Testing PCIe 4.0

It's been over a year since the first consumer CPUs and SSDs supporting PCIe 4.0 hit the market, so we're a bit overdue for a testbed upgrade. Our Skylake system was adequate for even the fastest PCIe gen3 drives, but is finally a serious bottleneck.

We have years of archived results from the old testbed, which are still relevant to the vast majority of SSDs and computers out there that do not yet support PCIe gen4. We're not ready to throw out all that work quite yet; we will still be adding new test results measured on the old system until PCIe gen4 support is more widespread, or my office gets too crowded with computers—whichever happens first. (Side note: some rackmount cases for all these test systems would be greatly appreciated.)

AnandTech 2017-2020 Skylake Consumer SSD Testbed
CPU Intel Xeon E3 1240 v5
Motherboard ASRock Fatal1ty E3V5 Performance Gaming/OC
Chipset Intel C232
Memory 4x 8GB G.SKILL Ripjaws DDR4-2400 CL15
Software Windows 10 x64, version 1709
Linux kernel version 4.14, fio version 3.6
Spectre/Meltdown microcode and OS patches current as of May 2018

Since introducing the Skylake SSD testbed in 2017, we have made few changes to our testing configurations and procedures. In December 2017, we started using a Quarch XLC programmable power module (PPM), providing far more detailed and accurate power measurements than our old multimeter setup. In May 2019, we upgraded to a Quarch HD PPM, which can automatically compensate for voltage drop along the power cable to the drive. This allowed us to more directly measure M.2 PCIe SSD power: these drives can pull well over 2A from the 3.3V supply which can easily lead to more than the 5% supply voltage drop that drives are supposed to tolerate. At the same time, we introduced a new set of idle power measurements conducted on a newer Coffee Lake system. This is our first (and for the moment, only) SSD testbed that is capable of using the full range of PCIe power management features without crashing or other bugs. This allowed us to start reporting idle power levels for typical desktop and best-case laptop configurations.

Coffee Lake SSD Testbed for Idle Power
CPU Intel Core i7-8700K
Motherboard Gigabyte Aorus H370 Gaming 3 WiFi
Memory 2x 8GB Kingston DDR4-2666

On the software side, the disclosure of the Meltdown and Spectre CPU vulnerabilities at the beginning of 2018 led to numerous mitigations that affected overall system performance. The most severe effects were to system call overhead, which has a measurable impact on high-IOPS synthetic benchmarks. In May 2018, after the dust started to settle from the first round of vulnerability disclosures, we updated the firmware, microcode and operating systems on our testbed and took the opportunity to slightly tweak some of our synthetic benchmarks. Our pre-Spectre results are archived in the SSD 2017 section of our Bench database while the current post-Spectre results are in the SSD 2018 section. Of course, since May 2018 there have been many further related CPU security vulnerabilities found, and many changes to the mitigation techniques. Our SSD testing has not been tracking those software and microcode updates to avoid again invalidating previous scores. However, our new gen4-capable Ryzen test system is fully up to date with the latest firmware, microcode and OS versions.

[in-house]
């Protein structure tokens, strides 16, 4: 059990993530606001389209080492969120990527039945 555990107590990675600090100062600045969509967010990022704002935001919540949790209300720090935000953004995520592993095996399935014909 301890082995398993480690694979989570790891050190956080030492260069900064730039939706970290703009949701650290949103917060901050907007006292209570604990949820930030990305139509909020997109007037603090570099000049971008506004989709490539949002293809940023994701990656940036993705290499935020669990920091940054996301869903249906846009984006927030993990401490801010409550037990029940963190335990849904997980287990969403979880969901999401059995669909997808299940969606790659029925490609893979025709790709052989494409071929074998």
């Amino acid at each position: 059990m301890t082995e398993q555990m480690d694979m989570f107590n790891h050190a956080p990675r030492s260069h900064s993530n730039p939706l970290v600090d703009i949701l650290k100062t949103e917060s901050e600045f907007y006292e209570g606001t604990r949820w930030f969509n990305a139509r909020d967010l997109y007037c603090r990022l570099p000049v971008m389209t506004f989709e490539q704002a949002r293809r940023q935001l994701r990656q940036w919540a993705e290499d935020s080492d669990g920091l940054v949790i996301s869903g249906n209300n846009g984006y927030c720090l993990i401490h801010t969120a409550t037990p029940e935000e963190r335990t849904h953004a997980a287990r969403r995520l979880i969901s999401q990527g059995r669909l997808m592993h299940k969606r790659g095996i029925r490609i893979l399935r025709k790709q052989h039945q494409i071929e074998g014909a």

AnandTech Ryzen PCIe 4.0 Consumer SSD Testbed
CPU AMD Ryzen 5 3600X
Motherboard ASRock B550 Pro
Memory 2x 16GB Mushkin DDR4-3600
Software Linux kernel version 5.8, fio version 3.23

Our new PCIe 4 test system uses an AMD Ryzen 5 3600X processor and an ASRock B550 motherboard. This provides PCIe 4 lanes from the CPU but not from the chipset. Whenever possible, we test NVMe SSDs with CPU-provided PCIe lanes rather than going through the chipset, so the lack of PCIe gen4 from the chipset isn't an issue. (We had a similar situation back when we were using a Haswell system that supported gen3 on the CPU lanes but only gen2 on the chipset.) Going with B550 instead of X570 also avoids the potential noise of a chipset fan. The DDR4-3600 is a big jump compared to our previous testbed, but is a fairly typical speed for current desktop builds and is a reasonable overclock. We're using the stock Wraith Spire 2 cooler; our current SSD tests are mostly single-threaded, so there's no need for a bigger heatsink.

For now, we are still using the same test scripts to generate the same workloads as on our older Skylake testbed. We haven't tried to control for all possible factors that could lead to different scores between the two testbeds. For this review, we have re-tested several drives on the new testbed to illustrate the scale of these effects. In future reviews, we will be rolling out new synthetic benchmarks that will not be directly comparable to the tests in this review and past reviews. Several of our older benchmarks do a poor job of capturing the behavior of the increasingly common QLC SSDs, but that's not important for today's review. The performance differences between new and old testbeds should be minor, except where the CPU speed is a bottleneck. This mostly happens when testing random IO at high queue depths.